Grace's Guide

British Industrial History

Grace's Guide is the leading source of historical information on industry and manufacturing in Britain. This web publication contains 142,980 pages of information and 229,144 images on early companies, their products and the people who designed and built them.

Logierait Bridge

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This shows the main features of the lattice girder construction, and the decorative 'towers'
This shows the tension members of the lattice, which are simple flat bars, and the compression members, which use angle iron and are extensively braced against buckling
Wrought iron bar from the Shelton Bar Iron Co
JD 2019 Logierait16.jpg
JD 2019 Logierait05.jpg
The ornamental 'towers' are assembled from thin iron castings. The flanges only make contact at the outer edges, the gaps being filled, probably with rust-cement
JD 2019 Logierait02.jpg
JD 2019 Logierait03.jpg
Bulbous plinth fabricated from wrought iron plate. The jagged curved edge next to the plate girder results from the plate being shaped by punching a series of holes, the normal method before oxy-acetylene cutting became available

Logierait Bridge, or more correctly Logierait Viaduct (it has four spans), was built in 1865 as a railway bridge, carrying the Aberfeldy branch of the Inverness and Perth Junction Railway over the River Tay. It closed in 1965, but was restored and converted for single track road use, connecting the A827 and the B898 near Ballinuig, south east of Pitlochry.

It is now a community asset owned by the Logierait Bridge Company. See here for recent history of the bridge.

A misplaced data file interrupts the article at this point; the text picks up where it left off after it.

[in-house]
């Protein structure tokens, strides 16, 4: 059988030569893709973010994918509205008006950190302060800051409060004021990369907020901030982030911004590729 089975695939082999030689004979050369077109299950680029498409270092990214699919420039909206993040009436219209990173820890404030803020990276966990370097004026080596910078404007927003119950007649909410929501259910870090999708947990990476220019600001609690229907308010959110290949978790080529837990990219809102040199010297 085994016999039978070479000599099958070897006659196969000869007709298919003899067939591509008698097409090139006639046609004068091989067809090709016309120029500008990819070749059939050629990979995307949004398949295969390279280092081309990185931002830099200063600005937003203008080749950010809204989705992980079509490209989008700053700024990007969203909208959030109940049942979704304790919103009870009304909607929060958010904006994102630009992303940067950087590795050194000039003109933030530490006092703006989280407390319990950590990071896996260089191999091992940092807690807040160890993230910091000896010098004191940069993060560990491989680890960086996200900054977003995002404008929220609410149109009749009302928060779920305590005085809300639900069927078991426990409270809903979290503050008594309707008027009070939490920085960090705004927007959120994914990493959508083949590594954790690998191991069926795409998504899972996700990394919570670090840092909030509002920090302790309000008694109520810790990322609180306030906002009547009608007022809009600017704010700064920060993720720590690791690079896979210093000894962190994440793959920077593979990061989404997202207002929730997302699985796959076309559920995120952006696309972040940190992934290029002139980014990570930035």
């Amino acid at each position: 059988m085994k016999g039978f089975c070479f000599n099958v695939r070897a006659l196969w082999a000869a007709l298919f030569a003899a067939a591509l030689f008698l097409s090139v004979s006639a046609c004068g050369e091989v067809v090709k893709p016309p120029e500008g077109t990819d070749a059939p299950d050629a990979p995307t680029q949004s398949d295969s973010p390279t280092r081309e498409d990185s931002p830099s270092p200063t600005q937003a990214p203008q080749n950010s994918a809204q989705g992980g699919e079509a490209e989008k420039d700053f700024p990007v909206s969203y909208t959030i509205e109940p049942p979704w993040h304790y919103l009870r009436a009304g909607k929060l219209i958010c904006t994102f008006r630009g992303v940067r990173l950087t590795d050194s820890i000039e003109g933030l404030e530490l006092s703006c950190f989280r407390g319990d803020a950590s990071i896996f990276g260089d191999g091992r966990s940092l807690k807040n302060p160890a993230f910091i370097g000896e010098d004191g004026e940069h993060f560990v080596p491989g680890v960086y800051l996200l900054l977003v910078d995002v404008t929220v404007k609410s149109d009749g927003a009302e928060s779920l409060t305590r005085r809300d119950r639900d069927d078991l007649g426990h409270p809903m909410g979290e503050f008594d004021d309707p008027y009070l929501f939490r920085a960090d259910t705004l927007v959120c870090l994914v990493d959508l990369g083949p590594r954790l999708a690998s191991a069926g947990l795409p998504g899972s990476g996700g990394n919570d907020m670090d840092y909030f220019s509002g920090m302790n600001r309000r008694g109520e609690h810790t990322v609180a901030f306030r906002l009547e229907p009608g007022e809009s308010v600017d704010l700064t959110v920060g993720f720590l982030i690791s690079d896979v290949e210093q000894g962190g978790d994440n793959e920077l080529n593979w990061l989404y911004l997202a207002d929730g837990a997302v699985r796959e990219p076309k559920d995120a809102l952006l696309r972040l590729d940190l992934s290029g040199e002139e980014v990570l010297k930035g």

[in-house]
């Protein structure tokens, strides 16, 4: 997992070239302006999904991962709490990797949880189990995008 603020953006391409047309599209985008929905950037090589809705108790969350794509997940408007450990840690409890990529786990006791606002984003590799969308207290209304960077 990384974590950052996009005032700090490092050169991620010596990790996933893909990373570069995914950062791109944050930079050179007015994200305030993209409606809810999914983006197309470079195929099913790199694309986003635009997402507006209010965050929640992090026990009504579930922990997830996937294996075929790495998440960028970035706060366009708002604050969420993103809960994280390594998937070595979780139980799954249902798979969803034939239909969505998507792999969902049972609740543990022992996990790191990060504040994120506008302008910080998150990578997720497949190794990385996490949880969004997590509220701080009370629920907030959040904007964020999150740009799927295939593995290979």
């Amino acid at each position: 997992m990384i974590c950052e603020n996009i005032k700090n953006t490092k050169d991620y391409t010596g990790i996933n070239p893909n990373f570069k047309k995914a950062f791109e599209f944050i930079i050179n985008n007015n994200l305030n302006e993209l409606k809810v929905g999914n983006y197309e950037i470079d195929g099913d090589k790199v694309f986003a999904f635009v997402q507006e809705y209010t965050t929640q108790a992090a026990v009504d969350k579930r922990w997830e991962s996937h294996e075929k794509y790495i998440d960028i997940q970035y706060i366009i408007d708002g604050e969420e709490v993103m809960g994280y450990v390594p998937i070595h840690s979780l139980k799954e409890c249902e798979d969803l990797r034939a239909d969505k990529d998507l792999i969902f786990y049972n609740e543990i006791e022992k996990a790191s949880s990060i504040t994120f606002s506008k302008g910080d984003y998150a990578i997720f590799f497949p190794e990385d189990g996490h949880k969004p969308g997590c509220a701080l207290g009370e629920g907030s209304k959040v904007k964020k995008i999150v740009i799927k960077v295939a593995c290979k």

The ironwork was produced by the Fairbairn Engineering Co of Manchester. The main contractors were Gowans and McKay, and Joseph Mitchell was the designer. The wrought iron lattice girders are supported by cylindrical cast iron piers filled with stone rubble and/or concrete. The shorter approach spans are of plate girder construction. The length of each of the two main spans is 137 ft, and the side spans 41.5 ft.

For more information and location map, see Canmore entry.

Note: A somewhat similar bridge, the Tay Viaduct, Dalguise, remains in use as a railway crossing over the Tay, a few miles south of Logierait Viaduct. The spans are longer (main spans 210 and 141 ft), and it has more expensive masonry piers and decorative towers.

Ballinluig Viaduct was very similar to Logierait Viaduct, but with slightly shorter spans, and carried the branch line over the River Tummel, a short distance east of Logierait. Its main spans were 122 ft, and the side spans 35 ft. It was scrapped and replaced by the present A827 road bridge which here follows the line of the railway. See Canmore entry for Ballinluig Viaduct.

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